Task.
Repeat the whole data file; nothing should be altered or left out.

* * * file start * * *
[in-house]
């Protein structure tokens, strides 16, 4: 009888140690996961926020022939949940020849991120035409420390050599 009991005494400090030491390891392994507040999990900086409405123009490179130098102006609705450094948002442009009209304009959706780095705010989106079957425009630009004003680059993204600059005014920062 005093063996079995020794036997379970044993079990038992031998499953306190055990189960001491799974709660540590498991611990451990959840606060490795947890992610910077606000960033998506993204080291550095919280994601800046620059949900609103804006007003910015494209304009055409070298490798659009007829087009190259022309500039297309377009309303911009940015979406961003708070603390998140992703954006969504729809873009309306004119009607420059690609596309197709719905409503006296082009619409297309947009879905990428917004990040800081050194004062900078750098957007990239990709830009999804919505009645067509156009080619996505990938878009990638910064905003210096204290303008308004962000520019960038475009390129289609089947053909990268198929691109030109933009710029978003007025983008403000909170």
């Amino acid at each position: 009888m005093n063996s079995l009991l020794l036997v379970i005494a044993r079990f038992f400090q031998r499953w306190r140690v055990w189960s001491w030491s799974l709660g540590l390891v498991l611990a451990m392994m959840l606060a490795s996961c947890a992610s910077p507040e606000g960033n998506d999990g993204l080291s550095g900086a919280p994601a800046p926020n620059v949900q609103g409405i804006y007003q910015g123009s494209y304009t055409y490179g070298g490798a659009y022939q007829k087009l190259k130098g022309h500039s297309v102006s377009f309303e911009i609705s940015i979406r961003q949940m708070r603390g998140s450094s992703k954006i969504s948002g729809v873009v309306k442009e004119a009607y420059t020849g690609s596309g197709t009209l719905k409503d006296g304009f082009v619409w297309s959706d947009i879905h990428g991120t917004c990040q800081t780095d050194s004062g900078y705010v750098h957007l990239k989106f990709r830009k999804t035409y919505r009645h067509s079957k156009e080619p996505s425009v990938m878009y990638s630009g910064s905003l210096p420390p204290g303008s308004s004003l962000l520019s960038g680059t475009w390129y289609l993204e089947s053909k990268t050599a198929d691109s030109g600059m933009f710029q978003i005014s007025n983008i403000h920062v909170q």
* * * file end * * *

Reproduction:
[in-house]
């Protein structure tokens, strides 16, 4: 009888140690996961926020022939949940020849991120035409420390050599 009991005494400090030491390891392994507040999990900086409405123009490179130098102006609705450094948002442009009209304009959706780095705010989106079957425009630009004003680059993204600059005014920062 005093063996079995020794036997379970044993079990038992031998499953306190055990189960001491799974709660540590498991611990451990959840606060490795947890992610910077606000960033998506993204080291550095919280994601800046620059949900609103804006007003910015494209304009055409070298490798659009007829087009190259022309500039297309377009309303911009940015979406961003708070603390998140992703954006969504729809873009309306004119009607420059690609596309197709719905409503006296082009619409297309947009879905990428917004990040800081050194004062900078750098957007990239990709830009999804919505009645067509156009080619996505990938878009990638910064905003210096204290303008308004962000520019960038475009390129289609089947053909990268198929691109030109933009710029978003007025983008403000909170």
């Amino acid at each position: 009888m005093n063996s079995l009991l020794l036997v379970i005494a044993r079990f038992f400090q031998r499953w306190r140690v055990w189960s001491w030491s799974l709660g540590l390891v498991l611990a451990m392994m959840l606060a490795s996961c947890a992610s910077p507040e606000g960033n998506d999990g993204l080291s550095g900086a919280p994601a800046p926020n620059v949900q609103g409405i804006y007003q910015g123009s494209y304009t055409y490179g070298g490798a659009y022939q007829k087009l190259k130098g022309h500039s297309v102006s377009f309303e911009i609705s940015i979406r961003q949940m708070r603390g998140s450094s992703k954006i969504s948002g729809v873009v309306k442009e004119a009607y420059t020849g690609s596309g197709t009209l719905k409503d006296g304009f082009v619409w297309s959706d947009i879905h990428g991120t917004c990040q800081t780095d050194s004062g900078y705010v750098h957007l990239k989106f990709r830009k999804t035409y919505r009645h067509s079957k156009e080619p996505s425009v990938m878009y990638s630009g910064s905003l210096p420390p204290g303008s308004s004003l962000l520019s960038g680059t475009w390129y289609l993204e089947s053909k990268t050599a198929d691109s030109g600059m933009f710029q978003i005014s007025n983008i403000h920062v909170q």